Legalese — Standards of Proof

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Judging (no pun intended) from some of the conversations I’ve had with friends lately, the difference between the standards of proof between civil and criminal trials is something that is confusing to people who don’t deal with those things on a daily basis.

Most of us are familiar with the phrase “Beyond a Reasonable Doubt.”  That is the standard of proof in a criminal trial.  When someone is charged with a crime, the state (or the federal government, or the city, or whatever governmental agency is charging the person with the crime – only the government in the United States can charge someone with an actual crime) has to prove that the person did the act they are accused of doing beyond a reasonable doubt.

What does that mean exactly?  Sometimes that phrase gets confused with “Beyond a Shadow of a Doubt.”  That phrase, while poetic and dramatic, isn’t really a ‘thing’ in the legal world.  Reasonable doubt means that you can actually have some doubt, so long as it is unreasonable.  Think of it like a jigsaw puzzle.  You don’t have to put all 1,000 pieces together before you can be sure that it is a picture of a monkey eating a banana.  If you don’t have all the pieces in the monkey’s face, you can still be reasonably sure that it is a monkey from the context clues in the picture.  Sure, it is possible that once you put the rest of the pieces in the face will turn out to be that of your third grade gym teacher, but it is highly unlikely and not particularly reasonable.  That’s how it is with criminal trials.  There might be missing pieces of evidence, but so long as the missing pieces aren’t critical ones, or so long as you can be reasonably certain of what happened, there can still be a conviction.

Civil cases, which are cases brought by ‘regular folks’ and not criminal cases, have a different standard of proof.  Usually, that is a preponderance of the evidence.  That is a completely different thing.  You can have a whole lot of doubt and still win a case by a preponderance of the evidence.

Think of a set of balance scales or a teeter-totter.  Think of it completely in balance.  You have enough sand or water or whatever so that it is completely level.  Then you put one drop of water or one grain of sand on one side.  That’s enough to make it tip.  That’s what a preponderance of the evidence is.  That’s enough to win in a civil trial – just more evidence, even a tiny bit more, on one side.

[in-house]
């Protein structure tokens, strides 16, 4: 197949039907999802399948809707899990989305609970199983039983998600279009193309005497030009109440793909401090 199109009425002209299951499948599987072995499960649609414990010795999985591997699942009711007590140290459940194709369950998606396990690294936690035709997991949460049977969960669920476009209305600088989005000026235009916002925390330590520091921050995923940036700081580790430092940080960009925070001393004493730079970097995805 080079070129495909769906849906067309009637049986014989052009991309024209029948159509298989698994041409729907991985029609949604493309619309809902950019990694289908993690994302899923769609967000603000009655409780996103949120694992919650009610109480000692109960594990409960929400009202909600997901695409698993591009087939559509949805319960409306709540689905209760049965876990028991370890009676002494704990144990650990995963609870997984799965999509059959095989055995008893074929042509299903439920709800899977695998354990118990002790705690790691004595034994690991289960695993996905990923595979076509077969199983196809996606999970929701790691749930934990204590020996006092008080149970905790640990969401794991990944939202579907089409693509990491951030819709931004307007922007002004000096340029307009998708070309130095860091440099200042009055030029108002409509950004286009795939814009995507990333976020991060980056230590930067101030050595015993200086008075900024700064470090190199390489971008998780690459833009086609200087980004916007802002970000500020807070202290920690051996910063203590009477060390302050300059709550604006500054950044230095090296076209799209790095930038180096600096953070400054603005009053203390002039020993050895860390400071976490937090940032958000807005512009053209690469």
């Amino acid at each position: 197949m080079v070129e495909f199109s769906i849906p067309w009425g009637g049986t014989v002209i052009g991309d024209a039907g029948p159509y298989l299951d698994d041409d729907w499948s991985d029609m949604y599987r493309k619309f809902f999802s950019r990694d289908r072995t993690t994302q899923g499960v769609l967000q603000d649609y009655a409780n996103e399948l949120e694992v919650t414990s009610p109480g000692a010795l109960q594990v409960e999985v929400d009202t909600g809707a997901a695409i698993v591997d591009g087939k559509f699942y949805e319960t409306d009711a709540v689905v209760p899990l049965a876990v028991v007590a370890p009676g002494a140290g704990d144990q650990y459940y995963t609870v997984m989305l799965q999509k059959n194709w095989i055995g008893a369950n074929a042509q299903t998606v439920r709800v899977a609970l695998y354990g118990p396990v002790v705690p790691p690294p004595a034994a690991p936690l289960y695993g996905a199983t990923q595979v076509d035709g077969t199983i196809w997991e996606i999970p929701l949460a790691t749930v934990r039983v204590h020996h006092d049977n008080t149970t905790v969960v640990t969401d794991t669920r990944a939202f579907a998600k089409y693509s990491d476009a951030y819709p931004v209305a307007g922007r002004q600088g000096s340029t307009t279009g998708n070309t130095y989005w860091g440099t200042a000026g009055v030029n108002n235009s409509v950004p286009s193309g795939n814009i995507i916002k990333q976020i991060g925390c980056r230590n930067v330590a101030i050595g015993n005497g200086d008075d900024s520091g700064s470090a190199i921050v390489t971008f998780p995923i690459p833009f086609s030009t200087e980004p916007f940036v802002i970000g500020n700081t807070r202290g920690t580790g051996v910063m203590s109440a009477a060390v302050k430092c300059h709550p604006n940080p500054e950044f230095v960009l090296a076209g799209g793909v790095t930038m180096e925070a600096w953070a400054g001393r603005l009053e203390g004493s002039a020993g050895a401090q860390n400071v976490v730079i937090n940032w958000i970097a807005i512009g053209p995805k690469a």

That’s why you sometimes get weird, seemingly conflicting outcomes in court cases.  Someone might be charged with the criminal version of an offense like, say, murder, and the jury will say that there was not enough evidence to find that the person was guilty beyond a reasonable doubt.  This is not the same thing as being found innocent or being absolved of the charges.  The jury may very well have thought that the person did it, there may just have been enough doubt that had reason behind it not to convict.  Then, that same person gets sued for the civil version of the same thing, like wrongful death.  Since you need a whole lot less evidence to win in a civil trial, it might be a whole lot easier to win that way.  So you’d get a jury who gives the plaintiff a whole lot of money in the wrongful death trial even though there was a “not guilty” verdict in the criminal trial.  Those things are entirely consistent even though it might not seem that way.

That’s why it is a whole lot more than semantics when you say that “not guilty” isn’t the same as “innocent.”  It isn’t.  Not by a long shot.  You can be a long way from innocent and still be rightfully found “not guilty.”  Hundreds of years ago our founding fathers decided that it should be hard to convict someone criminally.  There should be an awful lot of evidence because the stakes are so high.  They decided that it was better to let a few guilty people go free than to let any innocent people get convicted.  It may or may not actually work that way all the time, but that’s the ideal and the theory behind it, anyway.


Nothing in this article should be construed as legal advice.  It is being offered for informational purposes only.

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